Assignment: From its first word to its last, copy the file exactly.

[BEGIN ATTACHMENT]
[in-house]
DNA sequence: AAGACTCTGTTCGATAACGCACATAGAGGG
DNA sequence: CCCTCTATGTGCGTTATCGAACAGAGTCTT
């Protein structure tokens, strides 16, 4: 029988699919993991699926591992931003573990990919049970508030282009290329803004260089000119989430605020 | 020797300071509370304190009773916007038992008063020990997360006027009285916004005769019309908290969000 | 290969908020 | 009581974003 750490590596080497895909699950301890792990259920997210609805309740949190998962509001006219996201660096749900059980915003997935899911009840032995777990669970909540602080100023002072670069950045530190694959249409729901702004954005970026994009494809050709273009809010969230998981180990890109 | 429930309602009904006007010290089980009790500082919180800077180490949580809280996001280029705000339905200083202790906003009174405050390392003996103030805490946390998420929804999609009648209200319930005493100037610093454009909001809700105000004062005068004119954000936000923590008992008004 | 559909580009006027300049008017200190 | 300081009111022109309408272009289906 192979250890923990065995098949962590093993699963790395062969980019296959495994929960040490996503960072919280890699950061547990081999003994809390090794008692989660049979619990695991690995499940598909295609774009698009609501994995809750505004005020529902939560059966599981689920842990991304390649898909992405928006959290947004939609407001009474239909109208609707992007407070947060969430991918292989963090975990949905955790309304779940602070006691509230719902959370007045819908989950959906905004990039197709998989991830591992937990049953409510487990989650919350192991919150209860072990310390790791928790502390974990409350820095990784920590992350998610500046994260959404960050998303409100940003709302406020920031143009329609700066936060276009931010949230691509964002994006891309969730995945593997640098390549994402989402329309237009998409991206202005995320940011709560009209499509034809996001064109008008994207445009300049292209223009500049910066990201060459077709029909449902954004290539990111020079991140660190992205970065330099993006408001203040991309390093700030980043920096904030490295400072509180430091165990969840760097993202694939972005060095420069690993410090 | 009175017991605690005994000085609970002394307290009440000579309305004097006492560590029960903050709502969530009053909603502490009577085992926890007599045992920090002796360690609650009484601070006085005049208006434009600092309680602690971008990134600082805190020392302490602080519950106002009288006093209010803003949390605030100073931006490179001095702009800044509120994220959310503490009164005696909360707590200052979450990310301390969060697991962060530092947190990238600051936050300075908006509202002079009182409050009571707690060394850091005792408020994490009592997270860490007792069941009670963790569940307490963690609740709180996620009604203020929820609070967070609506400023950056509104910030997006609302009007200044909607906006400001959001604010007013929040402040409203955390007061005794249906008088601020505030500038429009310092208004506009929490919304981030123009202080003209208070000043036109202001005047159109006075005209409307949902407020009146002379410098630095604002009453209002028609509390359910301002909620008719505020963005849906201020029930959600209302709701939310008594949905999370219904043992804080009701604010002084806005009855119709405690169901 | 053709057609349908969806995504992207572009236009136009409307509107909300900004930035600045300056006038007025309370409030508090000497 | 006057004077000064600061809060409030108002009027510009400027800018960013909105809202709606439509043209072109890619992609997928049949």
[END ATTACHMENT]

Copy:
[in-house]
DNA sequence: AAGACTCTGTTCGATAACGCACATAGAGGG
DNA sequence: CCCTCTATGTGCGTTATCGAACAGAGTCTT
């Protein structure tokens, strides 16, 4: 029988699919993991699926591992931003573990990919049970508030282009290329803004260089000119989430605020 | 020797300071509370304190009773916007038992008063020990997360006027009285916004005769019309908290969000 | 290969908020 | 009581974003 750490590596080497895909699950301890792990259920997210609805309740949190998962509001006219996201660096749900059980915003997935899911009840032995777990669970909540602080100023002072670069950045530190694959249409729901702004954005970026994009494809050709273009809010969230998981180990890109 | 429930309602009904006007010290089980009790500082919180800077180490949580809280996001280029705000339905200083202790906003009174405050390392003996103030805490946390998420929804999609009648209200319930005493100037610093454009909001809700105000004062005068004119954000936000923590008992008004 | 559909580009006027300049008017200190 | 300081009111022109309408272009289906 192979250890923990065995098949962590093993699963790395062969980019296959495994929960040490996503960072919280890699950061547990081999003994809390090794008692989660049979619990695991690995499940598909295609774009698009609501994995809750505004005020529902939560059966599981689920842990991304390649898909992405928006959290947004939609407001009474239909109208609707992007407070947060969430991918292989963090975990949905955790309304779940602070006691509230719902959370007045819908989950959906905004990039197709998989991830591992937990049953409510487990989650919350192991919150209860072990310390790791928790502390974990409350820095990784920590992350998610500046994260959404960050998303409100940003709302406020920031143009329609700066936060276009931010949230691509964002994006891309969730995945593997640098390549994402989402329309237009998409991206202005995320940011709560009209499509034809996001064109008008994207445009300049292209223009500049910066990201060459077709029909449902954004290539990111020079991140660190992205970065330099993006408001203040991309390093700030980043920096904030490295400072509180430091165990969840760097993202694939972005060095420069690993410090 | 009175017991605690005994000085609970002394307290009440000579309305004097006492560590029960903050709502969530009053909603502490009577085992926890007599045992920090002796360690609650009484601070006085005049208006434009600092309680602690971008990134600082805190020392302490602080519950106002009288006093209010803003949390605030100073931006490179001095702009800044509120994220959310503490009164005696909360707590200052979450990310301390969060697991962060530092947190990238600051936050300075908006509202002079009182409050009571707690060394850091005792408020994490009592997270860490007792069941009670963790569940307490963690609740709180996620009604203020929820609070967070609506400023950056509104910030997006609302009007200044909607906006400001959001604010007013929040402040409203955390007061005794249906008088601020505030500038429009310092208004506009929490919304981030123009202080003209208070000043036109202001005047159109006075005209409307949902407020009146002379410098630095604002009453209002028609509390359910301002909620008719505020963005849906201020029930959600209302709701939310008594949905999370219904043992804080009701604010002084806005009855119709405690169901 | 053709057609349908969806995504992207572009236009136009409307509107909300900004930035600045300056006038007025309370409030508090000497 | 006057004077000064600061809060409030108002009027510009400027800018960013909105809202709606439509043209072109890619992609997928049949």